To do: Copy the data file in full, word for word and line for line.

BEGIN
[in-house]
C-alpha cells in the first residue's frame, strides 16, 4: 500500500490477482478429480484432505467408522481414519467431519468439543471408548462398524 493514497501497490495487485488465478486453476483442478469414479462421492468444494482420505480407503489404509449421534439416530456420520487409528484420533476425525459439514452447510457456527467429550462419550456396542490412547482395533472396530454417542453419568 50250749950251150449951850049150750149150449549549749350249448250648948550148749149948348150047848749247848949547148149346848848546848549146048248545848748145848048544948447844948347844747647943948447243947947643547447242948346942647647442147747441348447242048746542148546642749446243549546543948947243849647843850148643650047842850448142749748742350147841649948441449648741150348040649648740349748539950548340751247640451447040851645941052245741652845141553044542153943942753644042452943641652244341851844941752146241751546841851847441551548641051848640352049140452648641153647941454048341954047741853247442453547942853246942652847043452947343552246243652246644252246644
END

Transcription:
[in-house]
C-alpha cells in the first residue's frame, strides 16, 4: 500500500490477482478429480484432505467408522481414519467431519468439543471408548462398524 493514497501497490495487485488465478486453476483442478469414479462421492468444494482420505480407503489404509449421534439416530456420520487409528484420533476425525459439514452447510457456527467429550462419550456396542490412547482395533472396530454417542453419568 50250749950251150449951850049150750149150449549549749350249448250648948550148749149948348150047848749247848949547148149346848848546848549146048248545848748145848048544948447844948347844747647943948447243947947643547447242948346942647647442147747441348447242048746542148546642749446243549546543948947243849647843850148643650047842850448142749748742350147841649948441449648741150348040649648740349748539950548340751247640451447040851645941052245741652845141553044542153943942753644042452943641652244341851844941752146241751546841851847441551548641051848640352049140452648641153647941454048341954047741853247442453547942853246942652847043452947343552246243652246644252246644